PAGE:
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Dr. Main Al-Qudah, a specialist in Islamic economics and finance, spoke in Maryland and Virginia the weekend of November 23, 2013, offering daylong Islamic Finance workshops for area Muslims.
Around 25 families gathered at Dar-us-Salam in College Park, MD to learn about applying Islamic principles to their financial lives.
Specializing in economics and finance, Dr. Al-Qudah is an Asst. Professor at Shariah Academy and a founding member of Al Huda University. He obtained his Ph.D. in 2004 in the science and technology of Economics in Islam from the American Open University. His received his masters in Islamic Studies in 1996 from Al-Yarmook University, Jordan and his Bachelor of Arts in Economics, 1991 from Al-Azhar University, Cairo, Egypt.
Currently he is an assistant professor of Islamic studies in the American Open University. He was the acting academic dean and Assistant professor at Islamic American University.
He also serves as a scholar on AMJA (American Muslim Jurist Association). AMJA conducts research, gives Islamic decrees and “also caters to the needs of Imams by dedicating an annual Imams Conference that allows them access to one-on-one interaction with scholars, network with other Imams throughout the US and Canada, and be exposed to novel and new research about contemporary fiqhi issues.”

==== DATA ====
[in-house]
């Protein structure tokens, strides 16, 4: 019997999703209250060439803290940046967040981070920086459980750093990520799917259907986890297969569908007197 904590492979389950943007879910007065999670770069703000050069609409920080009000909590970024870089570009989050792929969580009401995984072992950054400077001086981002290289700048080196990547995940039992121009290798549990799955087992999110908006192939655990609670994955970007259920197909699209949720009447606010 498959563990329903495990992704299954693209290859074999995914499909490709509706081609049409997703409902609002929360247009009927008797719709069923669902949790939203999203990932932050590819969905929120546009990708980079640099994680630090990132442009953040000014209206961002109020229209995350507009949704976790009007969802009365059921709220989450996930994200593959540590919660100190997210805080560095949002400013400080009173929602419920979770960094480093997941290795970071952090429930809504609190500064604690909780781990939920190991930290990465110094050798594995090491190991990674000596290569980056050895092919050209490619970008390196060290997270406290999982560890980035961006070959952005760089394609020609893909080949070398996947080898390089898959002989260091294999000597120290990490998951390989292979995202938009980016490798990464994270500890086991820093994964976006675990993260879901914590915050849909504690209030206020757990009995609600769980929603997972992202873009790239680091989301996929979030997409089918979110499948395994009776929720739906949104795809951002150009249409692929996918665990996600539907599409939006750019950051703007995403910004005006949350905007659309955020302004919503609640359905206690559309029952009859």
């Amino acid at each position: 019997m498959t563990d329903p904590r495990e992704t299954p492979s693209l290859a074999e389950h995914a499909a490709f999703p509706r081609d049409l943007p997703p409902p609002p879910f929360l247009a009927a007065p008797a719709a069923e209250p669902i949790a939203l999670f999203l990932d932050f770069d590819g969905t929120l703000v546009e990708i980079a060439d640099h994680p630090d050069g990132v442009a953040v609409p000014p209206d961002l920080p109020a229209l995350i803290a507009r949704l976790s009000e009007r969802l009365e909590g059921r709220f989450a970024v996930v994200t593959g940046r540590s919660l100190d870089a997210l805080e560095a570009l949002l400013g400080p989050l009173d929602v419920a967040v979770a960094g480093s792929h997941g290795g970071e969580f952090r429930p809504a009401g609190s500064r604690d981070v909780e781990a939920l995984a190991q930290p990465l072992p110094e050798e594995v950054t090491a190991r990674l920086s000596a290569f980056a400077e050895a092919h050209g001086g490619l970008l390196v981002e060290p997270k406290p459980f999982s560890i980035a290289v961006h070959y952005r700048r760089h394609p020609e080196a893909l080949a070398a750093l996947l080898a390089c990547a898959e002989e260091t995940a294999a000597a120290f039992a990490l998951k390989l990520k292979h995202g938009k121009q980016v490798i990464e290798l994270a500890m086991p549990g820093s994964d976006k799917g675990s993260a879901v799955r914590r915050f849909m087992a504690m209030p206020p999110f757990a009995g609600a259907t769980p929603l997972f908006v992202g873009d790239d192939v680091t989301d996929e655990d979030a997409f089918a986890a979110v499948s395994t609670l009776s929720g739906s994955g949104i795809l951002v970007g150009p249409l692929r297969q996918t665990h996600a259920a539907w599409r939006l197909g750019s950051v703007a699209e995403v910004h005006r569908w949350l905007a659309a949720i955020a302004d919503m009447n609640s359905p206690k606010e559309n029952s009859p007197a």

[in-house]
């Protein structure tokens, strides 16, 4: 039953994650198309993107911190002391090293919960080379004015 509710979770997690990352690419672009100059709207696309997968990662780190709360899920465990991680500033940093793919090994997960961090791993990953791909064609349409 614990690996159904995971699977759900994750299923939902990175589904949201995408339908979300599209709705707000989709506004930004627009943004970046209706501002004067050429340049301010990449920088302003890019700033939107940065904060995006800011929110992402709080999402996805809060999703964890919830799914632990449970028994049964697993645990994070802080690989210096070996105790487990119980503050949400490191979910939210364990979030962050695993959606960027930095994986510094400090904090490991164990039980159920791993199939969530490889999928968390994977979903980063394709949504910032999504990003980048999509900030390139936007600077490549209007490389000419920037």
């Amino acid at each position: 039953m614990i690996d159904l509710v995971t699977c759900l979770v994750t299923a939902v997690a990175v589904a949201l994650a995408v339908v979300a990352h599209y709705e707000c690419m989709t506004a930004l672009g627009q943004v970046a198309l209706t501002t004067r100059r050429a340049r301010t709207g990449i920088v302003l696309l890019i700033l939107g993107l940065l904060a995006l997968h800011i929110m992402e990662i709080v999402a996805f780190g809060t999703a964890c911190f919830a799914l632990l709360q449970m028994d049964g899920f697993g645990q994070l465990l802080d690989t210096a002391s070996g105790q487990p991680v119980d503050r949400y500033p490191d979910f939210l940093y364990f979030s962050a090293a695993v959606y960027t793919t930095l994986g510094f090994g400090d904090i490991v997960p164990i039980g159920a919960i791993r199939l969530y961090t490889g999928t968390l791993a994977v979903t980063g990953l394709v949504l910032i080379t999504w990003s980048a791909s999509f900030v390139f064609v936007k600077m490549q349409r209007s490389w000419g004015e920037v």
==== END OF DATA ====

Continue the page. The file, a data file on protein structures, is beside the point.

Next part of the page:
Haroon Baqai, the principal of Al Huda School, welcomed the families gathered and stated that Dar-us-Salaam benefited from Dr. Al-Qudah’s extensive research in Islamic Finance in making decisions for the non-profit.
“We known that riba is haram in Islam, make no mistake about that, but we often don’t realize the actual interest bearing transaction that are to be avoided,” Dr. Al-Qudah started the lecture on the premise of materializing the broad categories of riba into concrete examples from daily life.
Al-Qudah delved n the ramifications of partaking in riba on our souls. “If you are not willing to quit than you are waging a war against Allah.” The severity of sin is so enormous that “Allah curses those who devours riba.”
“Some people think that this curse is only for financial abuser but even the one who writes down the transactions or witness them are included in the curse,” said Dr. Al-Qudah.
He discussed various scenarios such as student loans, late fee charges on credit card bills and mortgages. From leasing a car to 401K Islamic fiancé is a deep, layered field and learning about the impacts of our financial decisions was the major goal of his workshop.
“It is a capitalistic system and it is hard to live [riba-free] but this is one of way to keep our Muslim identity – we cannot justify riba,” said the professor. He explained that sometimes certain charges are called interest on our bills, but from a fiqh perspective it is not interest- whereas some penalties are riba.
The most important takeaway from the event was that a Muslim must make sure to pay his or her bills on time to avoid getting involved in the interest bearing transaction. If you have the money to pay your bills and you intentionally delay the payment that is a sin. Dr. Al-Qudah offers his workshops around the country.